Review Of Armenian Studies
Just as in the last nine years, the first article of this issue of our Journal is dedicated again to Facts and Comments which examine the Armenian Question and the foremost developments in the Turkey-Armenia relations within a specific timeframe. The most important event of 2009 concerning Turkey-Armenia relations is the signing of two protocols between the two countries in order to normalize relations. The highly comprehensive Facts and Comments of this issue has only been devoted to this subject. The English texts of the protocols have been given at the end of our Journal in the Recent Documents section.
The Magazine “L’Histoire” published in France has devoted their April 2009 issue to Armenian Genocide allegations and have published interviews conducted with some Turkish scholars for this purpose. The well known historian Prof. Norman Stone and doctoral student Maxime Gauin have written an article criticizing one of these interviews. Since the Magazine “L’Histoire” has refrained from publishing this article, we are doing it under the title Reply to L’Histoire.
In Armenia, each year in May, the Sedarabad “victory” of 1918 towards the Ottoman forces is being celebrated. However, no such defeat is mentioned in the Turkish historical sources which indicate that some fighting took place during the advancement of Ottoman armies towards Baku which has occurred in the region of Serdarabad. Musa Gürbüz, in his article entitled Turkish Military Activities in the Caucasus following the 1917 Russian Revolution: the Battle of Sardarabad and Its Political Consequences, examines this fighting according to the Turkish and Armenian sources.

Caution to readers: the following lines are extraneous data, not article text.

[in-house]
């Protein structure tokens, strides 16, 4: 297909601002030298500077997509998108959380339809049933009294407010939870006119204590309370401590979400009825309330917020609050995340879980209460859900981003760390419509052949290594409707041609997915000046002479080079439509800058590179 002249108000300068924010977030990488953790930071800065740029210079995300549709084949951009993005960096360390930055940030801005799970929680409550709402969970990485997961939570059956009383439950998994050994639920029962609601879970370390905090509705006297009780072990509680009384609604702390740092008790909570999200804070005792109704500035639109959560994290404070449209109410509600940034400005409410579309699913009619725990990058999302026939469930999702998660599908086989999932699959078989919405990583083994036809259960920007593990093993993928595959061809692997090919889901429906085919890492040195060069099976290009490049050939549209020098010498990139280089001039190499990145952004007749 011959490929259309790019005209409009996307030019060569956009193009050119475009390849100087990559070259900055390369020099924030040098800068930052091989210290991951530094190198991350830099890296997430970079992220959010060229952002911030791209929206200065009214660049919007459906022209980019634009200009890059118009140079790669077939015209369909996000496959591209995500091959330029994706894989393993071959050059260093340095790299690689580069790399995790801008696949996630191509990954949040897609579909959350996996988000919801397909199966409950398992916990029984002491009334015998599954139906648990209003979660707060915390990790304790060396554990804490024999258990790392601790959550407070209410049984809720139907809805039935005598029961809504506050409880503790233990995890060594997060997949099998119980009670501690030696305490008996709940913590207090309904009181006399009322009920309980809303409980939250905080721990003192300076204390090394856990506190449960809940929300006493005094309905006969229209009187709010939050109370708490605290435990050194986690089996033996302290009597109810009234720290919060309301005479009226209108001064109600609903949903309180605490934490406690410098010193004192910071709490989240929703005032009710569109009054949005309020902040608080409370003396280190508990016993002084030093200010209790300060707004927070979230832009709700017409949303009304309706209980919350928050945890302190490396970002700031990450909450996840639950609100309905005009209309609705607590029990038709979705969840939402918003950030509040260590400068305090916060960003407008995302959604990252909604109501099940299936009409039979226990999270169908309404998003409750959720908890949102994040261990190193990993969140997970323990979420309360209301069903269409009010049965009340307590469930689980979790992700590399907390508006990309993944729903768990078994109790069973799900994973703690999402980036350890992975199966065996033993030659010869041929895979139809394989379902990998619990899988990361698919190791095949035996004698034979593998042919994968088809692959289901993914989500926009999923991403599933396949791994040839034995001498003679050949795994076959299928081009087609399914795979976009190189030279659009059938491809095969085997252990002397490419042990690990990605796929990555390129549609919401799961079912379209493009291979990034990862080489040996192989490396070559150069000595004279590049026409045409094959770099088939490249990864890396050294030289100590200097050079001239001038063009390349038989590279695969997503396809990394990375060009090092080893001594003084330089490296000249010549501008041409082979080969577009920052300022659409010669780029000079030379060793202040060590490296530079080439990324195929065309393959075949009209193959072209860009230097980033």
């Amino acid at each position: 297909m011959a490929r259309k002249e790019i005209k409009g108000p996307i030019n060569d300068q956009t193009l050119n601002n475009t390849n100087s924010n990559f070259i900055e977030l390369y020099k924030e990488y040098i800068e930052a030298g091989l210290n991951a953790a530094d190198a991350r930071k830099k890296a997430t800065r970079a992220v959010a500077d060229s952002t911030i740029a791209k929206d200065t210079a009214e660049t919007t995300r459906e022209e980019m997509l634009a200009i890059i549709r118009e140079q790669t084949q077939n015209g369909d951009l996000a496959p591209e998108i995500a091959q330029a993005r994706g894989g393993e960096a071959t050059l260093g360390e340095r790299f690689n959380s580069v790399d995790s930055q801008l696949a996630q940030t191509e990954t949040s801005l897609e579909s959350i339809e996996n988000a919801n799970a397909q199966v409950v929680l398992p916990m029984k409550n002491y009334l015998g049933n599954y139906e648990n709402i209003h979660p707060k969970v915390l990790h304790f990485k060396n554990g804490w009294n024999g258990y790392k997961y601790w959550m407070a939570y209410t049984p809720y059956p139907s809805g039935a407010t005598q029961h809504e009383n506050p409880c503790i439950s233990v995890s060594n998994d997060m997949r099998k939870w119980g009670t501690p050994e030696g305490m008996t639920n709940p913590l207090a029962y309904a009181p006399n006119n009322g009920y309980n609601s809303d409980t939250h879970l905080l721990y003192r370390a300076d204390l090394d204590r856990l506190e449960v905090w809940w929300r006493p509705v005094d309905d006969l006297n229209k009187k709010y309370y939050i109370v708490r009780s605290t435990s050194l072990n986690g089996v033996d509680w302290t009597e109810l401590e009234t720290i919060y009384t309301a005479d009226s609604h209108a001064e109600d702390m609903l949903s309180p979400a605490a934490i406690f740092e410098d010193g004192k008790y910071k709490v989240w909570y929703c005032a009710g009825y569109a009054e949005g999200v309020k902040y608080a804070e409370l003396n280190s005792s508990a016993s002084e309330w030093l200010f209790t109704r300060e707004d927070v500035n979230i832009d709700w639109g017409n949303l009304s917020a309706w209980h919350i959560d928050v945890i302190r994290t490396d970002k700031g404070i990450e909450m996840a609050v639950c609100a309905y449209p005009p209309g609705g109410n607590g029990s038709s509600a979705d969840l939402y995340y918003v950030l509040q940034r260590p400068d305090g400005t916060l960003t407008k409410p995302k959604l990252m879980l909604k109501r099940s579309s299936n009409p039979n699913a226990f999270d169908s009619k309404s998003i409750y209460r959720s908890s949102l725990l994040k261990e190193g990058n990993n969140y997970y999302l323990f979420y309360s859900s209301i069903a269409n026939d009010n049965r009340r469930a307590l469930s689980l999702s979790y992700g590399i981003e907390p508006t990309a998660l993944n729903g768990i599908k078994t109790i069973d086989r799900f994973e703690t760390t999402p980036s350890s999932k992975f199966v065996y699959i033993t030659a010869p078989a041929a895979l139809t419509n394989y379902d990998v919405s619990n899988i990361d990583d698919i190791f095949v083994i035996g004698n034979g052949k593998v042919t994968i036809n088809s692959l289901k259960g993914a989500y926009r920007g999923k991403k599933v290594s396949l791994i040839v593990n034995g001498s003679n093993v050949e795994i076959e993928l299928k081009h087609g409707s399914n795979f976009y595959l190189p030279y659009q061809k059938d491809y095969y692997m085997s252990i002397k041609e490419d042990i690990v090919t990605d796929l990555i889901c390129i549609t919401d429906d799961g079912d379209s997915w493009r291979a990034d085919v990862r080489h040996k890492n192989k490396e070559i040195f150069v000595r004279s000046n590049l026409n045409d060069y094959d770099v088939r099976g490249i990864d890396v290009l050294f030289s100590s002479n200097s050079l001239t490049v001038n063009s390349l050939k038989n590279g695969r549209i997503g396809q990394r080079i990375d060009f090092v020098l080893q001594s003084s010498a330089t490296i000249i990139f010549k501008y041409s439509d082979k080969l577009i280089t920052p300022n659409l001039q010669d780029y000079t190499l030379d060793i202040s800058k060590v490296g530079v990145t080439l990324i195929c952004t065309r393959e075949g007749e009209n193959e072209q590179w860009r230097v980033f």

Recently, the efforts to normalize Turkey-Armenia relations created an increase in the interest for this subject and some think-tanks have convened conferences and written reports relating to this matter. In his article entitled Turkish-Armenian Relations and the Think-Tank Effects, Aslan Yavuz Şir examines some reports and articles published from 2007 onwards concerning this subject, puts forth the recommended policy choices and future speculations, and attempts to answer some questions.
Erman Şahin, in his article entitled The Armenian Question: Scholarly Ethics and Methodology, examines some ethical problems arising from an article published by two Turkish authors relating to the Hrant Dink case.
Two conference reports can be found in this issue of our Journal. The first entitled World Congress of the International Institute of Sociology has been written by Ayşegül Baydar Aydıngün; the second relating to the conference organized by the Political Psychological Association is entitled Turkish-Armenia Relations from Past to Present: An Interdisciplinary Approach and has been written by Aslan Yavuz Şir.
One book review, seven archival documents and three recent documents can be found in this issue of our Journal.